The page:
Toronto Electricity Retailers and Natural Gas Providers
Residents of the city of Toronto, as well as the businesses located in the city, have several energy retailers to choose from, including the following:
These Toronto retailers offer a variety of plans, including fixed rate, variable, and fixed monthly plans. To find out what these providers are currently charging for their services, please try our energy rate comparison form above.
Toronto Energy and Natural Gas History
Toronto is by far the most populous city in Canada, with a metropolitan population of 5.5 million residents as of 2011. The city, originally founded in 1793 as the city of York, has played a large role in the development of Ontario, and Canada as a whole. Given the city’s long history, it shouldn’t come as a surprise that two of the largest utility companies in Ontario, Ontario Hydro (now Hydro One) and Consumers Gas (now Enbridge Gas) were both founded in Toronto.
Ontario Hydro was created in 1906 by the provincial government for the purpose of tackling the monumental task of building a transmission network to distribute electricity generated from facilities located at Niagara Falls to residents throughout the province. Much of the grid throughout Ontario would not exist without the efforts of Hydro One during the early and middle 20th century, and Hydro One continues to carry much of the responsibility of maintaining the province’s transmission lines, distributing electricity to 1.3 million residents.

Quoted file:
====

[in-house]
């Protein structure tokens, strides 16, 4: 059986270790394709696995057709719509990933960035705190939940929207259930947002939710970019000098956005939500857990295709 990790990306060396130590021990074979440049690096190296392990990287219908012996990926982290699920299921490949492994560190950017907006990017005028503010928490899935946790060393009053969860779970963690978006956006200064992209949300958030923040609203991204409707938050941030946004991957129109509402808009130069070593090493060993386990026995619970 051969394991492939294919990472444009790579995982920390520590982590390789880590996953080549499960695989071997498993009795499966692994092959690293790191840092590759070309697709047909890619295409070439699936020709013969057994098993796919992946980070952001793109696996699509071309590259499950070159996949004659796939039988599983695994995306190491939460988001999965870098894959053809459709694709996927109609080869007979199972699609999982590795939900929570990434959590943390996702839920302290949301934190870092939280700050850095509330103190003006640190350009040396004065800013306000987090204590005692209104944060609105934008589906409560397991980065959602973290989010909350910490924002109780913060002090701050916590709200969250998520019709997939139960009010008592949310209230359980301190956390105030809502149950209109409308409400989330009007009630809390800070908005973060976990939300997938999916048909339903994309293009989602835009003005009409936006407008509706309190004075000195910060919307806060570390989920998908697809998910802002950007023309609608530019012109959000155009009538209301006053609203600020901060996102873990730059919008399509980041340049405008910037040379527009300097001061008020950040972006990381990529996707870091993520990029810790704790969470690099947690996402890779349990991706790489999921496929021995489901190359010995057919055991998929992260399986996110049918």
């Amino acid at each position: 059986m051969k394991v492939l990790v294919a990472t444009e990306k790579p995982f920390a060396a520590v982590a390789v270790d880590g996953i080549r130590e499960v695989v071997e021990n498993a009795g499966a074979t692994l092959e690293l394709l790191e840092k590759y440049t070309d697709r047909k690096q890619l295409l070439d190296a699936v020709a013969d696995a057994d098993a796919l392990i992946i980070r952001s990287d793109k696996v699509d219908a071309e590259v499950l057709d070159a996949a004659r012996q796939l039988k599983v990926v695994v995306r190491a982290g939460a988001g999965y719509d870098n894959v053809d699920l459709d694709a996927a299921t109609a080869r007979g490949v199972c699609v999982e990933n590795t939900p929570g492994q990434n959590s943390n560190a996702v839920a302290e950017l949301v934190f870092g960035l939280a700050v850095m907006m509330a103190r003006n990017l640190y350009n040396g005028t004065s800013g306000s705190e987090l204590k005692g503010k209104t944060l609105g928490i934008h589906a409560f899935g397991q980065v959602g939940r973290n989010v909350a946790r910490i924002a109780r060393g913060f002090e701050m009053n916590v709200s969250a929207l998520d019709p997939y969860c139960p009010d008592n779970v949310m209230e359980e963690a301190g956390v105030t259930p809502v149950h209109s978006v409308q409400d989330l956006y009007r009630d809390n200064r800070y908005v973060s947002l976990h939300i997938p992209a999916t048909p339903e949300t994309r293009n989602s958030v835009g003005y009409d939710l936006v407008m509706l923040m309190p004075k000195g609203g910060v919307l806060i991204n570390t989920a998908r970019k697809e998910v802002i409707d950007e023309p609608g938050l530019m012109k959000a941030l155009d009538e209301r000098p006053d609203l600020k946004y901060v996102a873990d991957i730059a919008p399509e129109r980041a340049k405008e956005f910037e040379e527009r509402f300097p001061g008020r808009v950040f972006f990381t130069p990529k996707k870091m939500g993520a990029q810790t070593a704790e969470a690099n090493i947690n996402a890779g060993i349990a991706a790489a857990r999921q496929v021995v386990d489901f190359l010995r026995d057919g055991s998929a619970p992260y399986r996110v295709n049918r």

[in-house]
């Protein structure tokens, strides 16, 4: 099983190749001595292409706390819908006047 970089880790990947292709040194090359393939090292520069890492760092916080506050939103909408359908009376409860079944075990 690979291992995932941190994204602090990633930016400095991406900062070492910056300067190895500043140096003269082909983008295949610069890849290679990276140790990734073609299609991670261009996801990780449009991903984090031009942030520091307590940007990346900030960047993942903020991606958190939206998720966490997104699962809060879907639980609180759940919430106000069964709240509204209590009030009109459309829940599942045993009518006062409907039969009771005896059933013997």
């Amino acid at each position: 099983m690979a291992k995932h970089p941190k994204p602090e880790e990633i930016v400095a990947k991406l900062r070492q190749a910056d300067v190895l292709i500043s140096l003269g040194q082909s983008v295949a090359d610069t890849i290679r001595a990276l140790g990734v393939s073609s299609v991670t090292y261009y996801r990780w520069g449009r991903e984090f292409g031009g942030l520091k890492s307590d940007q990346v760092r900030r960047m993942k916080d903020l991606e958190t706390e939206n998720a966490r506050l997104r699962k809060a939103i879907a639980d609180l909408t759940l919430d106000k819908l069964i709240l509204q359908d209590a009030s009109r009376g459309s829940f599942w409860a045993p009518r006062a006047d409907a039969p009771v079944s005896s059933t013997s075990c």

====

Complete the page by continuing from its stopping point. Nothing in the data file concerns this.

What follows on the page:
While Hydro One began life as a governmental entity, the inception of Enbridge Gas’s precursor, Consumers Gas, was entirely profit-driven. In 1841, Toronto Gas Light and Water Company built a gas works in Toronto, responsible for distributing gas to a dozen street lamps, and later, to nearby manufacturing companies. Eventually, the company’s prices were judged to be too high, and disgruntled consumers invested in a new gas company, The Consumers’ Gas Company of Toronto.
In 1847, the company was granted a charter by Toronto to provide gas lighting for the city’s streets. It bought up the interests of its competitor, went to work, and within three years had dropped the city’s natural gas rates by half. The relationship between the city of Toronto and what is now Enbridge Gas has never ceased in the century and a half since then. The small company that had a total of 200 customers in Toronto in 1848 now serves more than 2 million Ontario residents, and is Canada’s largest natural gas utility company.